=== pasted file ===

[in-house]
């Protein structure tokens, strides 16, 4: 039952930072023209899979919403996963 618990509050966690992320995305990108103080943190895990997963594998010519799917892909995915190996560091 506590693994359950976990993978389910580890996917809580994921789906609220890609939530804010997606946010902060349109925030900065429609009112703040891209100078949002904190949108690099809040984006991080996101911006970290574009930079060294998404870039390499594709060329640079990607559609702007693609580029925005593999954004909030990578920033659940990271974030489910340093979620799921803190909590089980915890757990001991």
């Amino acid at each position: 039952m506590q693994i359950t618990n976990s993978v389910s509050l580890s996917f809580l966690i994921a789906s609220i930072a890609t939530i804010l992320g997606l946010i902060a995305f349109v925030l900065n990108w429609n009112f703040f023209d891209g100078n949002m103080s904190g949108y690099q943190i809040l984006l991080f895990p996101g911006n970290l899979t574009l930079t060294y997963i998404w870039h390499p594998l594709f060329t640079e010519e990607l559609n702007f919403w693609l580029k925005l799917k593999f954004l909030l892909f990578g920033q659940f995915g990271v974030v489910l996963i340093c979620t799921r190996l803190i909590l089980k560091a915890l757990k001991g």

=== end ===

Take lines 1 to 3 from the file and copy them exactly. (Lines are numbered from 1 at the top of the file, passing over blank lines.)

[in-house]
């Protein structure tokens, strides 16, 4: 039952930072023209899979919403996963 618990509050966690992320995305990108103080943190895990997963594998010519799917892909995915190996560091 506590693994359950976990993978389910580890996917809580994921789906609220890609939530804010997606946010902060349109925030900065429609009112703040891209100078949002904190949108690099809040984006991080996101911006970290574009930079060294998404870039390499594709060329640079990607559609702007693609580029925005593999954004909030990578920033659940990271974030489910340093979620799921803190909590089980915890757990001991």
């Amino acid at each position: 039952m506590q693994i359950t618990n976990s993978v389910s509050l580890s996917f809580l966690i994921a789906s609220i930072a890609t939530i804010l992320g997606l946010i902060a995305f349109v925030l900065n990108w429609n009112f703040f023209d891209g100078n949002m103080s904190g949108y690099q943190i809040l984006l991080f895990p996101g911006n970290l899979t574009l930079t060294y997963i998404w870039h390499p594998l594709f060329t640079e010519e990607l559609n702007f919403w693609l580029k925005l799917k593999f954004l909030l892909f990578g920033q659940f995915g990271v974030v489910l996963i340093c979620t799921r190996l803190i909590l089980k560091a915890l757990k001991g």